SALEM — Nine public employees are asking the state’s highest court to review a new state policy that slashed their retirement benefits.
The workers, including a secretary, a firefighter and a water mechanic, claim the new law is unconstitutional. They are asking for what’s called a “direct review” of the law by the Oregon Supreme Court.
About 176,000 people working for state and local government are part of the Oregon Public Employees Retirement System, known as PERS.
In May, lawmakers passed Senate Bill 1049, which made a slew of changes to the way the state pays for retirement costs. The combined changes were estimated to save the state between $1.2 billion and $1.8 billion every two years.
The lawsuit challenges two of the changes contained in the law: a tweak to a savings plan and a new cap on a number used to determine retirement benefits for each employee.
Oregon public employees get a retirement plan that has two distinct parts: a basic defined-benefit pension, and a market-based savings account that's similar to a 401(k).
Senate Bill 1049 cuts the amount of money going to the savings account.
Employees will contribute the same amount of money to their retirement, but a greater portion will go to fund pensions. As a result, employees say they will end up with less money when they retire.
The tweaks to the savings plan affect the vast majority of public employees in the state — workers who make $30,000 a year or more.
The law also caps what’s called final average salary, or, in simple terms, a number that the state uses to calculate each employee’s benefits when he or she retires. The final average salary is capped at $195,000.
In each generation of hires — there are three tiers of PERS that depend on when an employee was hired — that change could reduce benefits for a fraction of 1% of workers.
The changes to the savings plan will impact workers such as Jennifer James, a secretary at Mulino Elementary School in Clackamas County.
James is the lead plaintiff in the lawsuit.
Due to Senate Bill 1049, James expects to have $18,000 less at retirement than she previously thought.
“That’s a lot of money out of my retirement,” said James, who has been working at the school for 20 years.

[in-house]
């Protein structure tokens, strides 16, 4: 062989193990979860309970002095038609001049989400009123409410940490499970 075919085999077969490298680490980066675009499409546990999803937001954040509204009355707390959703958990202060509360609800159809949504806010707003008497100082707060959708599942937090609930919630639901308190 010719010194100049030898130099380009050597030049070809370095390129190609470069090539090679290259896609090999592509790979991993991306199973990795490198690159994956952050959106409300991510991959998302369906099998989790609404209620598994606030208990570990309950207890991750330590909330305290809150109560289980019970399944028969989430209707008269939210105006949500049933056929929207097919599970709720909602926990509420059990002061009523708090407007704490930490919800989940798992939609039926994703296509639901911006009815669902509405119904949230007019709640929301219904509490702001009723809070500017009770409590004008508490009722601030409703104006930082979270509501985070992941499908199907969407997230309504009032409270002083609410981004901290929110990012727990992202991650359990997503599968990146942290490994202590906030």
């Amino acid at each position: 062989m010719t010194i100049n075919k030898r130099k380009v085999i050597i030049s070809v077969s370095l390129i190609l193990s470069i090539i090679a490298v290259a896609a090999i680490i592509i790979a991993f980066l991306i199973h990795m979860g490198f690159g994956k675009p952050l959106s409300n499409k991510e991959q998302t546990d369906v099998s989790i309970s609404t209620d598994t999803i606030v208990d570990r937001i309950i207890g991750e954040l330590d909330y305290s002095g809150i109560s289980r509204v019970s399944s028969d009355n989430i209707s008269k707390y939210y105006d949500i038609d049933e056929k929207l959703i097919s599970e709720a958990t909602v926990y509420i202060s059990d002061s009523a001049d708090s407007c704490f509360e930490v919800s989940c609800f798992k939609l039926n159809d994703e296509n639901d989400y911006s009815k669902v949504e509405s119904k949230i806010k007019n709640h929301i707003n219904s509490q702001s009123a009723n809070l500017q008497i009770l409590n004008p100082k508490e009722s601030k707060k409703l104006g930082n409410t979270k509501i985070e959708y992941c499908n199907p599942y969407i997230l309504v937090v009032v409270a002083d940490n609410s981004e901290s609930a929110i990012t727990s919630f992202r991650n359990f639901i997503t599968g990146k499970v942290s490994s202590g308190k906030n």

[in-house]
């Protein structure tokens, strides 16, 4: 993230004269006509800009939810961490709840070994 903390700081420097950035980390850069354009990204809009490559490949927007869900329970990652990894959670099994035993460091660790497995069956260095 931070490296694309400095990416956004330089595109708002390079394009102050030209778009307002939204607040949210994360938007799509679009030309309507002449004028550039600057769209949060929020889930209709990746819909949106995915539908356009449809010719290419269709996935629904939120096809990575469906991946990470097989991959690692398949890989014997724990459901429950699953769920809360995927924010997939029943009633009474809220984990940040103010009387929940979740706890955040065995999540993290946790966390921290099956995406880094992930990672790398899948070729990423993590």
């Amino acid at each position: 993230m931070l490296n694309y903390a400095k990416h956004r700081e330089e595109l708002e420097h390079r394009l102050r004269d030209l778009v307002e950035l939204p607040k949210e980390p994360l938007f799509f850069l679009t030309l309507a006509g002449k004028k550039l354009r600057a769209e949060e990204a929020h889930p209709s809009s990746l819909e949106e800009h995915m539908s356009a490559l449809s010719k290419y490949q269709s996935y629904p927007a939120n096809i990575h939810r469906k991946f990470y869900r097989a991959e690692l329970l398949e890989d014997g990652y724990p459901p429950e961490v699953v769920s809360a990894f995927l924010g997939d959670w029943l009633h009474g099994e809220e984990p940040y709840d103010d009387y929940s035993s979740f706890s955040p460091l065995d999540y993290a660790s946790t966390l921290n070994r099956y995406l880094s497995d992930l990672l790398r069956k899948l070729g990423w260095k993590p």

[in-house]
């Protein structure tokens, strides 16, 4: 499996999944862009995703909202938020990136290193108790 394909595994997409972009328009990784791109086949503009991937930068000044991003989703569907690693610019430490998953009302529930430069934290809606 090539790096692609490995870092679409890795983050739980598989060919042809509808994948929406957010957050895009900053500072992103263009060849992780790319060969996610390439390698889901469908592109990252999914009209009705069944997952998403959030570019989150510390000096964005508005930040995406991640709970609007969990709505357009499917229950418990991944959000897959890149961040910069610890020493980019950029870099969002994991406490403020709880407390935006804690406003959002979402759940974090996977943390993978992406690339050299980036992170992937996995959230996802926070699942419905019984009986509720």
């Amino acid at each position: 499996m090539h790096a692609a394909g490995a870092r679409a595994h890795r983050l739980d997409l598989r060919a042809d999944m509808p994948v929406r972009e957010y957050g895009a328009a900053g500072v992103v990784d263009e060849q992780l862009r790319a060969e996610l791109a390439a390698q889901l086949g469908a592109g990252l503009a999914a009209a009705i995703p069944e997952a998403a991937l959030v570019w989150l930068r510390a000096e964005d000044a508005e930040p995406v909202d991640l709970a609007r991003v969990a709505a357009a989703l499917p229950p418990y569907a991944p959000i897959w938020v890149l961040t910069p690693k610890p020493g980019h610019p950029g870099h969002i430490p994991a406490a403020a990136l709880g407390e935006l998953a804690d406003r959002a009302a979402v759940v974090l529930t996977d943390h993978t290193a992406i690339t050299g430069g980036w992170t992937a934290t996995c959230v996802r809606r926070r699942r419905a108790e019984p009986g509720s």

James took the job when her kids were young.
The hours meant she didn’t need to send her kids to child care, and she knew that while she would make less money than she could in the private sector, the retirement benefits would be “good” and “solid,” she said.
“I love our families and our students,” James said. “Working at an elementary school with young children, it’s very gratifying. You get to watch little kids grow up.”
James said she expected those benefits.
“Maybe it’s naïve in hindsight,” James said, “But when you get a job working for the state, you just assume that your benefit is a guarantee, that the state is going to keep its word and this is what you’re gonna get.”
Changes to Oregon’s enormously complex retirement system are often politically contentious.
Democrats hold the majority of legislative seats, and public employee unions make up a powerful lobbying and campaign bloc. Unions are paying for the lawsuit.
The legislature has tried a variety of cost-saving measures over the years. The most recent reforms in 2013 led to another legal battle.
In that case, Moro v. Oregon, the Oregon Supreme Court essentially said that the state could not retroactively change retirement benefits already earned by public employees.
Lawmakers aimed to abide by Moro by targeting future benefits only in Senate Bill 1049. But, Aruna Masih, the attorney representing the employees, said that case looked specifically at changes to employees’ cost of living adjustment.
The case filed Friday, instead, looks at other parts of the state’s retirement benefits — the savings plan and the final average salary.
“It is a different part of the law,” Masih said, “And we think we can make a strong case to the court why, based on the text, context and legislative history of the provisions … that the court should find that these are core benefits that are required to be protected.”
Facing mounting debt in the retirement system, Senate Bill 1049 also created new financial maneuvers to try to tame the impact that debt is having on government year-to-year.
By and large, state and local government entities such as cities and schools have to pay more money toward employee retirements every year.
Combined with limits on local property taxes, proponents of the law say, the situation is putting the squeeze on government services, diverting money to pension costs instead of local services.
“Vital services and public sector jobs would be at risk,” said Rep. Tiffiny Mitchell, D-Astoria, in a letter explaining her vote for the bill. “Not only that, but the long-term viability of our pension system would be threatened if the legislature didn’t act.”